Research Roundup

Debbie Rigby rounds up the latest in research news

Reduction in Use of Risperidone for Dementia in Australia

Risperidone is the only antipsychotic approved in Australia for the management of the behavioural and psychological symptoms of dementia (BPSD). In June 2015, the TGA amended the indication to restrict use in BPSD to patients with Alzheimer’s dementia for a maximum 12-week duration. The TGA labelling changes were associated with a significant reduction in the rate and duration of use of risperidone for BPSD in veterans living in both the aged care and community settings, and in the general older Australian population.

Pharmacy 2019;7:100.


NSAID-induced reactions: classification, prevalence, impact, and management strategies

NSAIDs are the leading cause of hypersensitivity drug reactions, including rhinitis, asthma, rhinosinusitis, nasal polyposis, urticaria and/or angioedema, and anaphylaxis. This article provides information on identification, cross-tolerance and management of NSAID-induced hypersensitivity drug reactions.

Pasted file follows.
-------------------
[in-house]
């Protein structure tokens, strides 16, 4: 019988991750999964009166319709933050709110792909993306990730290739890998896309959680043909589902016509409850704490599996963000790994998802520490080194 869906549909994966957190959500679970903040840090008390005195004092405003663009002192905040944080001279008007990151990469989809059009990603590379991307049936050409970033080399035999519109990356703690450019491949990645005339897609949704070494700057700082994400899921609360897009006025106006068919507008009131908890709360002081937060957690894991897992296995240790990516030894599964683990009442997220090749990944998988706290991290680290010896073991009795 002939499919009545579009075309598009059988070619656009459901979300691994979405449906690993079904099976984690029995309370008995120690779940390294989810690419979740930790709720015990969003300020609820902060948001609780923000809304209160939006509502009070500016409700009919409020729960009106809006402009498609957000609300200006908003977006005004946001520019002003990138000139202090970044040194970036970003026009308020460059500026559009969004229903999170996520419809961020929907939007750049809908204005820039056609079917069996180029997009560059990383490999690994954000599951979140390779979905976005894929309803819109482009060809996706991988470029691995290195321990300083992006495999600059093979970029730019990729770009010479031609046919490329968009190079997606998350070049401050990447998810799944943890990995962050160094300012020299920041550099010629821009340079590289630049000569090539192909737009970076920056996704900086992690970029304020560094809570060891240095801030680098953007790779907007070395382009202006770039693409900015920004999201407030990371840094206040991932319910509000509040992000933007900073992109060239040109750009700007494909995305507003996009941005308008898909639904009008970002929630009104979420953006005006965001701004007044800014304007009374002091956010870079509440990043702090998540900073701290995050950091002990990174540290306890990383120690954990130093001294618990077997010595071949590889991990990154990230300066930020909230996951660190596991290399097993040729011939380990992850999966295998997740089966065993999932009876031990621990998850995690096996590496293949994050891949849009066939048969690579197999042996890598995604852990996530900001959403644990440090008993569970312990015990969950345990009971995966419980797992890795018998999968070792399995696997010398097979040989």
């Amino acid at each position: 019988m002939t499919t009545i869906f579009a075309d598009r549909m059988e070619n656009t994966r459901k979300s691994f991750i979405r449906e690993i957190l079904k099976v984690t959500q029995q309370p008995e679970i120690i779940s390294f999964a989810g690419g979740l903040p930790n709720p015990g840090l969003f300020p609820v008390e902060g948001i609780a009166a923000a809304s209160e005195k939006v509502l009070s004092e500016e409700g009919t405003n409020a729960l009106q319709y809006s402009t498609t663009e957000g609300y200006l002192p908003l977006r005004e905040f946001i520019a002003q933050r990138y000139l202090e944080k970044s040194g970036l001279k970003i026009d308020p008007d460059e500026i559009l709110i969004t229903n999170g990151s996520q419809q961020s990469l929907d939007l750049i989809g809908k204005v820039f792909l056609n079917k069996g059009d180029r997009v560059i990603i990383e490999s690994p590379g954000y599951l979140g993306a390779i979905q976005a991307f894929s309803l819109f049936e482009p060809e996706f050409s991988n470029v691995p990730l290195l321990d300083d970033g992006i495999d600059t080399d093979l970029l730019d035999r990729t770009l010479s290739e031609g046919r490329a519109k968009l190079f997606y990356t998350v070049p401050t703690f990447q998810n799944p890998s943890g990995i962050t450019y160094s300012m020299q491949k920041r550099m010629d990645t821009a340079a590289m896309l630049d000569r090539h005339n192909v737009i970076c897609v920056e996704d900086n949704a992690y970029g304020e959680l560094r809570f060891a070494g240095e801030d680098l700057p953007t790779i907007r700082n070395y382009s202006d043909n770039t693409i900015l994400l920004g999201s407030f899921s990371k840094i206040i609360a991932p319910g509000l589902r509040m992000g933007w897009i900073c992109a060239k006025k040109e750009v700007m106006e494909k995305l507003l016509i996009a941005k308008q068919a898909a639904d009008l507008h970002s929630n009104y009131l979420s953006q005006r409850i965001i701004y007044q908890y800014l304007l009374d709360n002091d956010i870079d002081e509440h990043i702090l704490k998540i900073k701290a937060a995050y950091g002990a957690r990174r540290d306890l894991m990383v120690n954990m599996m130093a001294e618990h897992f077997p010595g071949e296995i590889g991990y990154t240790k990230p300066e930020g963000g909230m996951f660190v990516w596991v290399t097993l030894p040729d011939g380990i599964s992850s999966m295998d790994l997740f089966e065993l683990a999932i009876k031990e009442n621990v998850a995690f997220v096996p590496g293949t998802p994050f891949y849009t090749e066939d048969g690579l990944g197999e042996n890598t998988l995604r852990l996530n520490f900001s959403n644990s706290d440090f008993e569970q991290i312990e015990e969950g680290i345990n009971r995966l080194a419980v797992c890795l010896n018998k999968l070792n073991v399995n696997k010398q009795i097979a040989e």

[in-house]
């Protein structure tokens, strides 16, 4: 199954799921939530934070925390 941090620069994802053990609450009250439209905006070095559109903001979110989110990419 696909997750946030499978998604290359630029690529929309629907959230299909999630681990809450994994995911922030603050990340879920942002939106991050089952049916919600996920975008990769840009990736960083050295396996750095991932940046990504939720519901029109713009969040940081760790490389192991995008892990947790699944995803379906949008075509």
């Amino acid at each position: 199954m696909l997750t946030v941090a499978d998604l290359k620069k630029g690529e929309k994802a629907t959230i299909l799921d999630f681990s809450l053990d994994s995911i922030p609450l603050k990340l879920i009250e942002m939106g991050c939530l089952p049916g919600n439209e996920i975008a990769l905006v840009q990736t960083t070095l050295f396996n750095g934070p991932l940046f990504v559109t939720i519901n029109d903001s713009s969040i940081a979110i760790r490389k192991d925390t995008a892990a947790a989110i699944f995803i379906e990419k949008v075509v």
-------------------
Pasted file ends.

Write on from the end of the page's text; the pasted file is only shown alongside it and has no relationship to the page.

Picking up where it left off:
Journal of Asthma and Allergy 2019;12:217–233.


NSAID use among residents in 68 residential aged care facilities 2014 to 2017

Data from 68 Australian residential aged care facilities shows high use of NSAID use among residents. Nearly one-quarter of 10,367 residents used at least one NSAID. A majority of oral NSAID users concomitantly used a PPI. Among residents with any oral NSAID use, 182/1088 (16.7%) had triple whammy medication use.

Pharmacoepidemiology & Drug Safety, first published 6 August 2019.


Role of NSAIDs in the Association between Osteoarthritis and Cardiovascular Diseases

Data from Canada shows peole with OA have a higher risk of developing CVD comapred to people without OA. Approximately 41% of the total effect of OA on increased CVD risk was mediated through NSAID use. The proportion mediated through NSAID was 23%, 56% and 64% for CHF, IHD and stroke, respectively.

Arthritis & Rheumatology, first published 6 August 2019.

Medscape summary


Previous GPs, practice staff value community pharmacy ‘safety net’
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